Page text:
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22.03.17

A year in the life of NHS Protect

James Robertson, media relations lead at NHS Protect, takes a look back over the past year of investigations by the body leading the national fight against NHS fraud. 

“Not much surprises me anymore” is something I often find myself saying to journalists, after a number of years working in NHS Protect’s press office. They have seen it all before, but I still occasionally hear the satisfying sound of a bored jaw dropping on a well-worn keyboard. When a one-word email comes straight back from a news agency, saying “Blimey!”, you know that a press release has hit the sweet spot, and the public are going to be interested too. 

My job is to publicise our successful prosecutions (and the great majority are successful) to deter others from trying to raid the NHS budget, and to raise general awareness – so that as many people as possible report their suspicions of fraud against the health service to our confidential Fraud and Corruption Reporting Line (FCRL). 

It is all money from the public purse and is, of course, meant for caring for and treating patients, not for fraudsters to treat themselves to free houses, cars, holidays, school fees and whatever bling they feel entitled to. 

If you are a details person with time to spare, you can always pay a visit to NHS Protect’s recent online archive (details below). If you are a “just tell me roughly” person without a spare afternoon to research NHS fraud, read on... 

Who found themselves before a court in the 12 months between March 2015 and March  2016? 

To name a few... a consultant radiologist. The CEO of a trust (with a CBE) plus hubby. A man who spent nine years pretending to be a doctor in senior clinical strategy roles jailed a second time for NHS fraud – for different CV lies. A mental health manager in cahoots with a ‘Clinical Leader of the Year’ GP. A dialysis equipment manager, three contractor pals and his partner. A group of perfusionists. A senior commissioner in mental health and learning disabilities. A couple, both managers. A locum doctor. An identity fraudster student nurse. Two ‘sisters’ who weren’t. A gynaecologist. An unqualified ‘senior cardiac physiologist’. A part-time cashier and her husband. A doctor working privately, on paid sick leave. A temporary worker diverting charity grants meant for patients. An IT specialist. A social therapist working in mental health.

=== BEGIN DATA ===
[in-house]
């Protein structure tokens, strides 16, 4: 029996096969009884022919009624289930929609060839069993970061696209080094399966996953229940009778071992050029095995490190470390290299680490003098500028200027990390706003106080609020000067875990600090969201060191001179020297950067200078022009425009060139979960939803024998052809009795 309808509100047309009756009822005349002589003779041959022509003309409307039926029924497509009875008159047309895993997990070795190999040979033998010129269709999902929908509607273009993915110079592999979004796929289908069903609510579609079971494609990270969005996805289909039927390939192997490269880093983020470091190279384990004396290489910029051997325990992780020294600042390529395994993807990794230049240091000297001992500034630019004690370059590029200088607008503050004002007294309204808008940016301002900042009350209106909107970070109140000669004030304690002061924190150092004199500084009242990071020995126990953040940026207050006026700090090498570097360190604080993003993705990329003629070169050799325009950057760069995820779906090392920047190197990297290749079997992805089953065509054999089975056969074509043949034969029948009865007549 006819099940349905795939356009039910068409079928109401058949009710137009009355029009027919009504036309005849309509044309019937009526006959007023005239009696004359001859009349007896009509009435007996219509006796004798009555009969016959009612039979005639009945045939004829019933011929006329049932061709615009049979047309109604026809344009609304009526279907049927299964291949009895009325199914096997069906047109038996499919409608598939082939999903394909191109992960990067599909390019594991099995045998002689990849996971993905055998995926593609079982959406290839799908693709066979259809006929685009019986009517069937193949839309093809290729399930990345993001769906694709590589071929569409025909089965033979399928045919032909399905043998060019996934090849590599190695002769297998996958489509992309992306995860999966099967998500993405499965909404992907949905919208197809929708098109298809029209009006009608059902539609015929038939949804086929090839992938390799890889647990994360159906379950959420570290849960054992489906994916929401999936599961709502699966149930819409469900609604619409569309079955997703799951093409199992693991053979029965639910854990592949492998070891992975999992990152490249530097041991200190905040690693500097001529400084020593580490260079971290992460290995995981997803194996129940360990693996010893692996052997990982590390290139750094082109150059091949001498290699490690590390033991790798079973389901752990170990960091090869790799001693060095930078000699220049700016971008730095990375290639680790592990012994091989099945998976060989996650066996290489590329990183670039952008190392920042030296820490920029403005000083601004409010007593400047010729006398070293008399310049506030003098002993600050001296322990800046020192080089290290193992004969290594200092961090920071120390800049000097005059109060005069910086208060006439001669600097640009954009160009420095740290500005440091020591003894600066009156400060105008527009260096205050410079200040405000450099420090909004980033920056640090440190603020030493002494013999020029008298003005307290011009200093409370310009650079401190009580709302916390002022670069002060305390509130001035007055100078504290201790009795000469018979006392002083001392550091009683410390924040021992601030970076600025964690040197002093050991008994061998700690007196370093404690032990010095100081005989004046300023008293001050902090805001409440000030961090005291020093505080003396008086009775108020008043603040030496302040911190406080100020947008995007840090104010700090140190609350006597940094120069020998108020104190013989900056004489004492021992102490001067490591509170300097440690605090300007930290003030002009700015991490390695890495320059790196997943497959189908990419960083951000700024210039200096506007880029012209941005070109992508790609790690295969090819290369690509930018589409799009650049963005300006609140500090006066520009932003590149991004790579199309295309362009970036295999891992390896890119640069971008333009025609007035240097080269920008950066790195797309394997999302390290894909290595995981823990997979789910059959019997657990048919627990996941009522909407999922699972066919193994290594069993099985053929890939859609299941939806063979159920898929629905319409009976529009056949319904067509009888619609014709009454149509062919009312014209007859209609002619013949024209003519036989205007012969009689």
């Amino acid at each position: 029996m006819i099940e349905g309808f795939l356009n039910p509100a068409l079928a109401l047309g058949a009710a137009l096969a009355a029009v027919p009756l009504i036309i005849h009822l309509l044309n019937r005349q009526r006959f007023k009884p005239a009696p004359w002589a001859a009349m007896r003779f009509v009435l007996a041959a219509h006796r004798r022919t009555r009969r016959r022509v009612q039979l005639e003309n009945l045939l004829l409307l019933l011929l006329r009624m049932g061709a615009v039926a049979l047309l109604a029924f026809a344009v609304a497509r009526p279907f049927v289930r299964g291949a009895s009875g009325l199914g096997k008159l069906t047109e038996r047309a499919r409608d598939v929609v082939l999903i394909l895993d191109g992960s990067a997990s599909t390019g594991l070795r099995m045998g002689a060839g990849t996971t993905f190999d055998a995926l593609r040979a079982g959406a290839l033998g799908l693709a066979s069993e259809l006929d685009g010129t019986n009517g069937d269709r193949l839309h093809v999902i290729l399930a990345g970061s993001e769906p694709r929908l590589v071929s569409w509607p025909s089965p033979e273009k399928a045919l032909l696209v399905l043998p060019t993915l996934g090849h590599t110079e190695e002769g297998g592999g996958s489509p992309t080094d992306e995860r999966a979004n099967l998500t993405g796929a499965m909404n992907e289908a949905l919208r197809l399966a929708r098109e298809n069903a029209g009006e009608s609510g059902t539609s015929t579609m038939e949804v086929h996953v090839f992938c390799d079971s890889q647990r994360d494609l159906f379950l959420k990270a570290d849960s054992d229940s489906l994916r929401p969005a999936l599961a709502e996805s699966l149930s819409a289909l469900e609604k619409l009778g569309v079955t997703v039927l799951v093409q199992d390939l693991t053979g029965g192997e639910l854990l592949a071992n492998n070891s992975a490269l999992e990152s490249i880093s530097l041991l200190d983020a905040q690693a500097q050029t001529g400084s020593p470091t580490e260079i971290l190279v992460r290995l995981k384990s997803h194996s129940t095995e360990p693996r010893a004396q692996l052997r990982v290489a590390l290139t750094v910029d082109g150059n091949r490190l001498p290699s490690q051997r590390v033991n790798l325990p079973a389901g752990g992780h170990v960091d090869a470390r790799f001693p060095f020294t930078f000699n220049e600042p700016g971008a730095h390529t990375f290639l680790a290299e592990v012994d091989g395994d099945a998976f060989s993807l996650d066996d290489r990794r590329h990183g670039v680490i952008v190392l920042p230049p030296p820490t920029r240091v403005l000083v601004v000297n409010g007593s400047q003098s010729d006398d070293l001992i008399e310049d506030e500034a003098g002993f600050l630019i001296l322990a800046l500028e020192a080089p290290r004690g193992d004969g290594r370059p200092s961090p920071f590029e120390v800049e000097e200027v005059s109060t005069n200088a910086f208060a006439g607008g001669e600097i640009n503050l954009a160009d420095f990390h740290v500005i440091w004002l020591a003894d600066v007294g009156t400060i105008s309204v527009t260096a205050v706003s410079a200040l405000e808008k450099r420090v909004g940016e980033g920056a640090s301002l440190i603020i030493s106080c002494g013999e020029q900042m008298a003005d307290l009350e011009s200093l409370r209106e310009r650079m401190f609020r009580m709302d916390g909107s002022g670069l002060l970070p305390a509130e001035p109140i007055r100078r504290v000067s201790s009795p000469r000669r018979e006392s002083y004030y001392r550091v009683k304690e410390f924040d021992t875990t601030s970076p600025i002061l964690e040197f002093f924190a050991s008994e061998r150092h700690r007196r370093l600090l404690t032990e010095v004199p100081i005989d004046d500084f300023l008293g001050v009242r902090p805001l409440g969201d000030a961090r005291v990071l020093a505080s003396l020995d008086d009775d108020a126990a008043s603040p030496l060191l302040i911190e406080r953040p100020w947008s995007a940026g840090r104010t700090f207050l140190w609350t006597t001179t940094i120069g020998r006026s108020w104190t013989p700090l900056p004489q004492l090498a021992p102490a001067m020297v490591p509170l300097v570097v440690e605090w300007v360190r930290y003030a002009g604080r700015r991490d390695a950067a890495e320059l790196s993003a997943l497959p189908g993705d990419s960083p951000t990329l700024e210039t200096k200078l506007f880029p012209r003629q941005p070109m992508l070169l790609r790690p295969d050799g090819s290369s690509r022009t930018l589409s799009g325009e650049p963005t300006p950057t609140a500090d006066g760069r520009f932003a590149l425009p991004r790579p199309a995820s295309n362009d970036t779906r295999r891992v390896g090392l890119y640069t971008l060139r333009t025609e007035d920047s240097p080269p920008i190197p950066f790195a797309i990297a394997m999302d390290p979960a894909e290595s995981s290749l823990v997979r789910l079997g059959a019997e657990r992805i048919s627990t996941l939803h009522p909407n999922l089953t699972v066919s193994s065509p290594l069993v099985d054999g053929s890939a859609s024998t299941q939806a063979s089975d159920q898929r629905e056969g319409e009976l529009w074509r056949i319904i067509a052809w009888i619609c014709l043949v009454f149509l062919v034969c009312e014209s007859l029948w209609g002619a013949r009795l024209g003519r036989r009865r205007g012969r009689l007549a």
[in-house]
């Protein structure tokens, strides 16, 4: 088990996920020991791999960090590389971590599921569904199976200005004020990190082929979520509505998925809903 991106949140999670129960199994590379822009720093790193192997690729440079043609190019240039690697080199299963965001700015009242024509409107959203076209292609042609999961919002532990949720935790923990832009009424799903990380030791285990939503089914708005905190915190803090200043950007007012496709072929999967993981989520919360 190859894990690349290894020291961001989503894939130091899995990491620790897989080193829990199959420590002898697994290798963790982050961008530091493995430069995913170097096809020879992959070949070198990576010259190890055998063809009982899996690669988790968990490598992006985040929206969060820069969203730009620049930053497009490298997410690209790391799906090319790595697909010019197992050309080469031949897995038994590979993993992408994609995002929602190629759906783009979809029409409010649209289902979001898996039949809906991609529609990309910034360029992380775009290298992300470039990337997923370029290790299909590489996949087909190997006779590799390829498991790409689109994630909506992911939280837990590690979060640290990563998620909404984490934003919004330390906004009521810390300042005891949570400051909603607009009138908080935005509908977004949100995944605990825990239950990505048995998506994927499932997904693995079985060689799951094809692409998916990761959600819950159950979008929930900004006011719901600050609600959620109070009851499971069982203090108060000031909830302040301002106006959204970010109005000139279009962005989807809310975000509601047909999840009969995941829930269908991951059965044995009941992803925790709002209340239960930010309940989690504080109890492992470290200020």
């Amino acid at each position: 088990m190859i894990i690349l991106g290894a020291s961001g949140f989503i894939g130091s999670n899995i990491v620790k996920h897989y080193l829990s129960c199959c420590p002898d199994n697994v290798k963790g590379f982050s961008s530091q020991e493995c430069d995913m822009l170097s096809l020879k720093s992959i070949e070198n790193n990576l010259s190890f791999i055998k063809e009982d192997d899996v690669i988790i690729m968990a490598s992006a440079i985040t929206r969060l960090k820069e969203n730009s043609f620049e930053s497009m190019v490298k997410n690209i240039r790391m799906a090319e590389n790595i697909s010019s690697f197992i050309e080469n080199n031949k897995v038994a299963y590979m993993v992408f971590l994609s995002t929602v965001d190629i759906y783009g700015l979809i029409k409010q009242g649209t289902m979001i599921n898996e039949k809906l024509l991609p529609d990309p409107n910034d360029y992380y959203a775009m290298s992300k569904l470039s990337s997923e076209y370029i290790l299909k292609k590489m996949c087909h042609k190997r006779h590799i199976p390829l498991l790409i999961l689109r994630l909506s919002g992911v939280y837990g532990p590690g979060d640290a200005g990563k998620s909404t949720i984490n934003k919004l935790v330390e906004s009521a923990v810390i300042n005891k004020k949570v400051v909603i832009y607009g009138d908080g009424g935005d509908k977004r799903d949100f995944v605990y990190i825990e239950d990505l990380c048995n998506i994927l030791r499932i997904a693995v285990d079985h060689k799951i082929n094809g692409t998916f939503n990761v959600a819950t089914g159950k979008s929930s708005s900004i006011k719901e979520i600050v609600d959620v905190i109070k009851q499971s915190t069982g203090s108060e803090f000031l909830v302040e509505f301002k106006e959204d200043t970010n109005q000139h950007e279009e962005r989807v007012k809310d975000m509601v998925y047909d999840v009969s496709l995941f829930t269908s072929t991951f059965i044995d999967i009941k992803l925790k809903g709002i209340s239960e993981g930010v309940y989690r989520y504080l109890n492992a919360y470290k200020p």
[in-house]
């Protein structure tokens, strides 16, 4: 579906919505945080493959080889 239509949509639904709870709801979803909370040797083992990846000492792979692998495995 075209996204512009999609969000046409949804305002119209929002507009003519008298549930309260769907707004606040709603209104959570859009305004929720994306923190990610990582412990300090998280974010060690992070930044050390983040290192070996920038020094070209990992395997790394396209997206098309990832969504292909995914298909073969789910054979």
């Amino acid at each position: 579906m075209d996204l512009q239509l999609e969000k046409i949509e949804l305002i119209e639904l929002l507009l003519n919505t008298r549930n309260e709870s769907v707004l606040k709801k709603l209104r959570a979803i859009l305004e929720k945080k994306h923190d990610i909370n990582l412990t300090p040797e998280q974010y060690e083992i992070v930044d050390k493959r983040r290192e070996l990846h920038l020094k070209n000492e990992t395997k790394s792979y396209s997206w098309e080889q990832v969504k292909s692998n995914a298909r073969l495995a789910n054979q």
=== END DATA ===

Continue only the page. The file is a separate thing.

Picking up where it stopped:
Where? 

NHS Protect’s fraud investigation remit is England, with support given to NHS Counter Fraud Services Wales. The fraud and related offences at court in the last year occurred all around England. The news was targeted by our press office to the right local and regional news outlets, as well as national media and key health titles such as NHE. 

What? 

My allotted word count isn’t enough to list all the types of health service fraud that were sentenced in the last year. They range from identity-related fraud, to timesheet and sickness fraud, CV fraud and contract and procurement frauds. The loss suffered by the NHS in a single fraud can range from a few pounds to hundreds of thousands, occasionally millions. We can never know exactly what percentage of the multi-billion pound annual health budget is defrauded, but even a small fraction of it is a great deal of money. 

Why? 

This is one of the hardest questions to answer about NHS fraud and we generally leave it to others to speculate about motivation. We work closely with TV documentary makers who are interested in teasing out the tangled human interest stories that wrap around every fraud case. Meanwhile, NHS Protect’s investigators focus on the specialist work of gathering the evidence of fraud, to build the strongest case so offenders can be brought to justice. NHS Protect also does a great deal of behind the scenes work, driven by intelligence gathering, to try and prevent the money being lost in the first place, advising NHS bodies how to tighten their systems. 

How you can help 

As our organisation evolves, we will continue to strengthen our intelligence-driven, preventative approach. In that endeavour, it is vital we continue to enlist the help of health service workers at every level and others in the health sector. As well as being open to ideas and suggestions about how best to tackle fraud, bribery and corruption, we ask that you continue to report all suspicions of possible NHS fraud, however unsure you feel, via the appropriate three channels: 

  • Acquaint yourself with your Local Counter Fraud Manager and keep them informed of any concerns
  • Telephone FCRL, powered by Crimestoppers on: 0800 028 4060
  • Report online at reportnhsfraud.nhs.uk 

The information you provide will be treated in complete confidence. Together we can turn the tables on those defrauding the NHS, and free up that lost money for patient care. A small minority can otherwise do considerable damage to our health system. 

NHS Protect’s highly-skilled and experienced investigators, working closely with our local partners, are ready to move in once we get that vital tip-off. 

FOR MORE INFORMATION

To access the NHS Protect online archive, visit:

W: www.nhsbsa.nhs.uk/3378.aspx  

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